An investigation of the thermal stability of polyglycyl bovine serum albumin Public Deposited

http://ir.library.oregonstate.edu/concern/graduate_thesis_or_dissertations/c534fs309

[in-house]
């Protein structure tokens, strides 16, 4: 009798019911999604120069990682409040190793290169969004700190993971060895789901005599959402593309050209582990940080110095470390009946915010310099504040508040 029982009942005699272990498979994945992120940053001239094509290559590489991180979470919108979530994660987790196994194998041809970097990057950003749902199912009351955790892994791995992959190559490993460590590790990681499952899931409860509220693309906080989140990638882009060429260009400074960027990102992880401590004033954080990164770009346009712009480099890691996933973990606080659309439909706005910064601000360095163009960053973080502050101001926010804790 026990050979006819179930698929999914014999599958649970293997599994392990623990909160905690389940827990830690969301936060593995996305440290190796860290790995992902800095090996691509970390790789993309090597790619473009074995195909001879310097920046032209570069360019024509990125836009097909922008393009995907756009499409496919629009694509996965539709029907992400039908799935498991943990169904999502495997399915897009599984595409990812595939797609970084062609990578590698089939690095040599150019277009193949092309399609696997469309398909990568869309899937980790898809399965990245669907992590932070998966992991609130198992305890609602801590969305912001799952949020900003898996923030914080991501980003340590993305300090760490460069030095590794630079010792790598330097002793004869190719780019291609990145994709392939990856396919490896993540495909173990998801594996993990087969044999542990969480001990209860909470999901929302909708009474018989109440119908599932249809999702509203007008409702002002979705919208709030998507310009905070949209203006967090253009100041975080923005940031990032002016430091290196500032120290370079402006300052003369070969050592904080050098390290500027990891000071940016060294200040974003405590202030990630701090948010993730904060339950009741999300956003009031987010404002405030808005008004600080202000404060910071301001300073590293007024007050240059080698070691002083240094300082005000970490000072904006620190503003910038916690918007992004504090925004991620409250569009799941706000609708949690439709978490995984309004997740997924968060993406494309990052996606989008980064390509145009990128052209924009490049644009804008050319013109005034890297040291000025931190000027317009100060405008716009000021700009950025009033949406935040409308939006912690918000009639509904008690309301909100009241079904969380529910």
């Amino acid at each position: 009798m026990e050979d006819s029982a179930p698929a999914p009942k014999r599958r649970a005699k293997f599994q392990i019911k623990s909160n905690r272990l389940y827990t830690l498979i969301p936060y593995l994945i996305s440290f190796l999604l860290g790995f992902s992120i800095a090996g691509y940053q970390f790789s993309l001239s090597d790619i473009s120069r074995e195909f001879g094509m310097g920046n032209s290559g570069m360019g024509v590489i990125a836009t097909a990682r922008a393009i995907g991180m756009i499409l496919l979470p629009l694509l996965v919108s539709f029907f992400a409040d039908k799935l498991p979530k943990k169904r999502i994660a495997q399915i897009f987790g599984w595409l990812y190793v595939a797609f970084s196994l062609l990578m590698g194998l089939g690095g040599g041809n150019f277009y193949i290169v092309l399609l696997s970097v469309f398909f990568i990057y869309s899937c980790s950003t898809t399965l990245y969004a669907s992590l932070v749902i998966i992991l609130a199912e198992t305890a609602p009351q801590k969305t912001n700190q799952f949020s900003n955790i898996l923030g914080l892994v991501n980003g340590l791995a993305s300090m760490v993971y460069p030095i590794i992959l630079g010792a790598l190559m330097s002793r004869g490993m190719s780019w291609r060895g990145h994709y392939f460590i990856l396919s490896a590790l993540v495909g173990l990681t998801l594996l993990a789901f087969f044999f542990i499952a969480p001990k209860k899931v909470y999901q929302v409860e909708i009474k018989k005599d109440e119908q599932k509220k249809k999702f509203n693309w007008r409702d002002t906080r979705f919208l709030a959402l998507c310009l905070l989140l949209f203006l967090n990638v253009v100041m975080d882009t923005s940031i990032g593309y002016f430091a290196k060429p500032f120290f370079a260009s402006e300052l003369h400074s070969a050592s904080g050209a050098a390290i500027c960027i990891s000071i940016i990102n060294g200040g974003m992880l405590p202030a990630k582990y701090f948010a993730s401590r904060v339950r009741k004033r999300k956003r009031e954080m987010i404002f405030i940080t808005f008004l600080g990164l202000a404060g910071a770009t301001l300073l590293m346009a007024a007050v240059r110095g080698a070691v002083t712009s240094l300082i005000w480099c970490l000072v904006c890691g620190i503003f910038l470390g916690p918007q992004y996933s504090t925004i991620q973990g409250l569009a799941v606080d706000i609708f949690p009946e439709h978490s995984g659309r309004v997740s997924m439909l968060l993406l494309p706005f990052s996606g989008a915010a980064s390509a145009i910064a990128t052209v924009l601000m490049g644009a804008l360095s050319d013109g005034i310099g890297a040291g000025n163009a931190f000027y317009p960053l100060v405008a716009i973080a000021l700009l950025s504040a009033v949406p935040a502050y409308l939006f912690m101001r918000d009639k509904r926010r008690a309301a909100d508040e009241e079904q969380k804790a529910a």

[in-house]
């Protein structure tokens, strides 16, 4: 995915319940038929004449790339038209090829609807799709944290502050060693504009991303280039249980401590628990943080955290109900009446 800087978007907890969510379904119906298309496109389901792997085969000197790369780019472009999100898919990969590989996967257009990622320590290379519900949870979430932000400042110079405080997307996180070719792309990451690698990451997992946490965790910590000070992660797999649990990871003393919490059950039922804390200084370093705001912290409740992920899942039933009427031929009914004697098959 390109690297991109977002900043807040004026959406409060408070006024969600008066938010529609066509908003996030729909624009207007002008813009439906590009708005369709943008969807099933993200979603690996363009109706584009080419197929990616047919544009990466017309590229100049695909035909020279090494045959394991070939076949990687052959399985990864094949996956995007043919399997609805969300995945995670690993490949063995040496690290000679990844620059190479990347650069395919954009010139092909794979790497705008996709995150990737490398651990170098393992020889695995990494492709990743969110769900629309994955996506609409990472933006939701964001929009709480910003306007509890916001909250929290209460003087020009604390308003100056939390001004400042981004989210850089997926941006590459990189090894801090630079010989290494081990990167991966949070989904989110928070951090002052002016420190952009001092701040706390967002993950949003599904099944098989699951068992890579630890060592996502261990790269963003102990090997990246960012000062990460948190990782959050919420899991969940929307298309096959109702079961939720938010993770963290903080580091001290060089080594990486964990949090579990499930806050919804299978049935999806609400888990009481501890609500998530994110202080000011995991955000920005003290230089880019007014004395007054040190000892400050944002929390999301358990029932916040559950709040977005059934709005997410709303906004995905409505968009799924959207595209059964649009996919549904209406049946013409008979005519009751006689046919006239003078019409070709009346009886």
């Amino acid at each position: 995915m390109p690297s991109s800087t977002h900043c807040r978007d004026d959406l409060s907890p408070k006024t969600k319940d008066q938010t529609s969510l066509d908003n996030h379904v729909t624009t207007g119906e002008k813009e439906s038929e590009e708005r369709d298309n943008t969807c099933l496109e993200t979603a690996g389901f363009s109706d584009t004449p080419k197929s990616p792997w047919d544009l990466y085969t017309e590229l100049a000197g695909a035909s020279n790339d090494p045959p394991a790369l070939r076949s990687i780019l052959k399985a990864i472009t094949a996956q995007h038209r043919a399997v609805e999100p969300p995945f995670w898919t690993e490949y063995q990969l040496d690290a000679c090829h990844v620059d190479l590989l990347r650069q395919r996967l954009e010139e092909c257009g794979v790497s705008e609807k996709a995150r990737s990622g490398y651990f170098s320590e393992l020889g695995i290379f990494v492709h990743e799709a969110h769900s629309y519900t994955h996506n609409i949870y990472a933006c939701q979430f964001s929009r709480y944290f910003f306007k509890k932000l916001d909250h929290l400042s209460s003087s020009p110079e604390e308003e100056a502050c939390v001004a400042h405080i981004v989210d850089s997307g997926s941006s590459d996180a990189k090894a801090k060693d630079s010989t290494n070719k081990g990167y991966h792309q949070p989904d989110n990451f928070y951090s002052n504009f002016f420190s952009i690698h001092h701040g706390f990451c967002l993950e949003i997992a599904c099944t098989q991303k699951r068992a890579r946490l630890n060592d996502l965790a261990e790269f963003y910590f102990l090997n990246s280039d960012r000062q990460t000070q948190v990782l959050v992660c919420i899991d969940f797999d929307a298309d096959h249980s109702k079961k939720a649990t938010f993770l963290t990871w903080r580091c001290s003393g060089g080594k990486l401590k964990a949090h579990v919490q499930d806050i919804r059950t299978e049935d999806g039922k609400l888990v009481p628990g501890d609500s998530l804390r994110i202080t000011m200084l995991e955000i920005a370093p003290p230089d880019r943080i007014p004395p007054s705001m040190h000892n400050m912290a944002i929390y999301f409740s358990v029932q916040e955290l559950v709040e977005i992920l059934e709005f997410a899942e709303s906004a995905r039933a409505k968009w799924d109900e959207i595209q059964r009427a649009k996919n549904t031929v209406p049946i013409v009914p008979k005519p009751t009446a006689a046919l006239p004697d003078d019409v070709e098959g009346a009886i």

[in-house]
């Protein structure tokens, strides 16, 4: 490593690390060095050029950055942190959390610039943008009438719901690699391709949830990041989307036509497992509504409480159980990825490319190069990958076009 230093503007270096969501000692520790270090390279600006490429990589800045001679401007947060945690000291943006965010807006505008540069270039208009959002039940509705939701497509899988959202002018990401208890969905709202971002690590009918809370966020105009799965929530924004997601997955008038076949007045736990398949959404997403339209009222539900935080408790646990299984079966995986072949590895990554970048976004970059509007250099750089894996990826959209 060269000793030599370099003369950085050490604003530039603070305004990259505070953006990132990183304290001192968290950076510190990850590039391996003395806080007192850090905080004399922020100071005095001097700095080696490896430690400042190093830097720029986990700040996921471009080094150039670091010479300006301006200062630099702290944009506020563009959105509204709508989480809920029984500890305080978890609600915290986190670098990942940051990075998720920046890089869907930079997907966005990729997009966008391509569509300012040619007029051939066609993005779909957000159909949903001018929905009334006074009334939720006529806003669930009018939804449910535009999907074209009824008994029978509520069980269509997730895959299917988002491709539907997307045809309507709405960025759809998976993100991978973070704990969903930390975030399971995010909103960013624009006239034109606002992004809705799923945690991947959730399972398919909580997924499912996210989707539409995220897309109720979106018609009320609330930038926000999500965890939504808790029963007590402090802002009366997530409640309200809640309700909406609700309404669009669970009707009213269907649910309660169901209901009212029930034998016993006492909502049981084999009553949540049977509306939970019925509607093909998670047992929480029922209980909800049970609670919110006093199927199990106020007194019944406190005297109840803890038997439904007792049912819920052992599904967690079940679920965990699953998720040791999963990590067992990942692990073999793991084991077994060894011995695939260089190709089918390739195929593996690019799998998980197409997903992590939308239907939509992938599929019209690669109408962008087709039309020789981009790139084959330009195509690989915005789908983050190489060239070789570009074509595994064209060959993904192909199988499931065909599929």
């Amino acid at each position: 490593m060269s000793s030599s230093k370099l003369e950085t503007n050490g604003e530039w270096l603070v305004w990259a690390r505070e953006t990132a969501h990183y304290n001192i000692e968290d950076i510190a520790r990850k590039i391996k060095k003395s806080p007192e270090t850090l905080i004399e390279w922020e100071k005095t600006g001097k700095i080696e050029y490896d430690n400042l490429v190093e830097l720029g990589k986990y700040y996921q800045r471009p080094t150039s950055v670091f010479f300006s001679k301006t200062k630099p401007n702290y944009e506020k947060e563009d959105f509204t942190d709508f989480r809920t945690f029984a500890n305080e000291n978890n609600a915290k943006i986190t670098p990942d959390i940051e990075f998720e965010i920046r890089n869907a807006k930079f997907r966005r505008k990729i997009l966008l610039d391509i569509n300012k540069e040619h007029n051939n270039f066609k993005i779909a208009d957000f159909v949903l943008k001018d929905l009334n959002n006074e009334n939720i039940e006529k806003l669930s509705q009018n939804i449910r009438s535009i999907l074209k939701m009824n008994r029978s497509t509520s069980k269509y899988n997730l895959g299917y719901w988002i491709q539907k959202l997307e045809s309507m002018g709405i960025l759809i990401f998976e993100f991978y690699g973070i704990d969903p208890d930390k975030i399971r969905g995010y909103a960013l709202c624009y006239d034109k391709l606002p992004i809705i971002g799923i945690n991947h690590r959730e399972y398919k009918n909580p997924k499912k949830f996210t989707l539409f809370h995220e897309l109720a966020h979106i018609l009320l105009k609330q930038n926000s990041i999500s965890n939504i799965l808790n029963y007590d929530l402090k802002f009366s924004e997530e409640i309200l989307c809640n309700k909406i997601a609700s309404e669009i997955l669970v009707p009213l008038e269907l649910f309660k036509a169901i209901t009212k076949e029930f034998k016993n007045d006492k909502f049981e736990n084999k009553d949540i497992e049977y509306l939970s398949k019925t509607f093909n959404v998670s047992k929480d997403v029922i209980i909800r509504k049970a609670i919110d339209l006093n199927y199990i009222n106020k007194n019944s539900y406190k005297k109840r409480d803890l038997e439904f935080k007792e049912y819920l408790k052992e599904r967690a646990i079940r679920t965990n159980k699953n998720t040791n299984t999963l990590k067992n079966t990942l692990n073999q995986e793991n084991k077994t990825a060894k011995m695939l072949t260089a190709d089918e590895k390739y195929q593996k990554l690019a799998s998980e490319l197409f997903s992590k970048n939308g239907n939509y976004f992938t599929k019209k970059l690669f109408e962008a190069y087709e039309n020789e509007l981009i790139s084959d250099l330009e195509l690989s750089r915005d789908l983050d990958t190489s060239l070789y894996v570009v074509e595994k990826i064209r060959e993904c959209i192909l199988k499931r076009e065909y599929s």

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  • A heat stable derivative of bovine serum albumin containing 300 residues of glycine added to 30 sites on the surface of the protein has been prepared. This derivative may be heated to 100° C for prolonged periods of time without aggregation. By comparison, native BSA aggregates at 62° C under similar conditions. The spatial arrangement of the added glycine peptides is probably responsible for the observed stabilization of the protein. Two possible arrangements of the added glycyl chains have been suggested. The first considers the chains to be fully extended and projecting into the surrounding solvent. The second envisions the added chains folded back along the protein surface. The experimental evidence greatly favors the second suggestion. Using trinitrobenzene sulfonic acid, it was determined that there were thirty reactive amino groups on the surface of native BSA. After denaturation of the protein with 8 M urea; 57 lysine groups could be reacted. Since the preparation of the polyglycyl derivative is carried out under similar reaction conditions to those employed with trinitrobenzene sulfonic acid, it is most likely that the amino groups on the surface of the molecule react with the N-carboxy glycine anhydride. The conformation characteristic of native BSA appears to be maintained in the derivative as indicated by various experimental measurements. The change in rotation associated with the acid expansion of BSA is paralleled by a similar but smaller change in the derivative. At pH 5.5 the specific rotation of the derivative was -47.7° and the native was -64.6°. The value for the polyglycyl BSA is several degrees lower than would be expected if it possessed the identical molar rotation as the native protein. A similar decrease in levorotation has been reported when ten moles of anionic detergent are bound to one mole of BSA The ultraviolet difference spectra observed by perturbing the native and derivative protein by pH and heat indicated that the main matrix of each protein was undergoing a similar transition. In all cases observed the derivative showed less change in optical density than did the native protein. If the glycine chains were folded back along the protein surface shielding some chromophoric groups from contact with the solvent, this decrease could be explained. The hydrodynamic measurements also support the suggestion that the structure of the protein core of the derivative is retained. The derivative undergoes the same reversible acid expansion as the native protein. Polyglycyl BSA with an S₂₀ value of 3.85 at pH 2.5 regained its native conformation which had a sedimentation coefficient of 5.45 by dialysis against phosphate buffer at pH 6.3. By approximations that may be made from the diffusion coefficient, it was shown that the degree of hydration of the derivative could have a large variation depending upon the spatial arrangement of the added peptides. If the added peptides were folded, the hydration would be less than the native protein and if they were extended the hydration would be greater than the native protein. The hydration was evaluated by the determination of the buoyant density of polyglycyl BSA in a series of salt solutions. The values of the hydration of the protein-salt complex determined are as follows: in CsC1, 0.42 gm H₂O/gm protein; in RbBr, 0.37 gm H₂O/gm protein; and in KBr, 0.33 gm H₂O/gm protein. The corresponding values of the hydration of the protein-salt complex for bovine mercaptalbumin reported by Ifft and Vinograd are as follows: in CsC1, 0.51 gm H₂O/gm protein; in RbBr, 0.46 gm H₂O/gm protein and in KBr, 0.37 gm H₂O/gm protein. The decrease in hydration found in the derivative may be adequately explained by the change in the surface to volume ratio that would be expected if the added peptides were folded back along the protein surface. An approximate calculation of the surface to volume ratio of the derivative in this configuration gives a value of 0.83 that of the native protein. A similar calculation assuming that the chains are extended gives a ratio of 1.5. The decrease found is clearly more consistent with a molecule in which the added peptide chains are folded back along the protein surface. An increase of the activity of water accompanied by an increase in the hydration of the protein has been presented previously by Ifft and Vinograd, and was found to be valid for the hydration of the derivative. Considering the experimental evidence that has been presented, it is felt that the added polyglycyl chains are folded back along the surface of the protein. When they are in this configuration they form hydrogen bonds with groups on the surface of the protein and would cover some of the hydrophobic regions on the surface of the protein. Both of these effects would cause the derivative to be more stable than the native protein.
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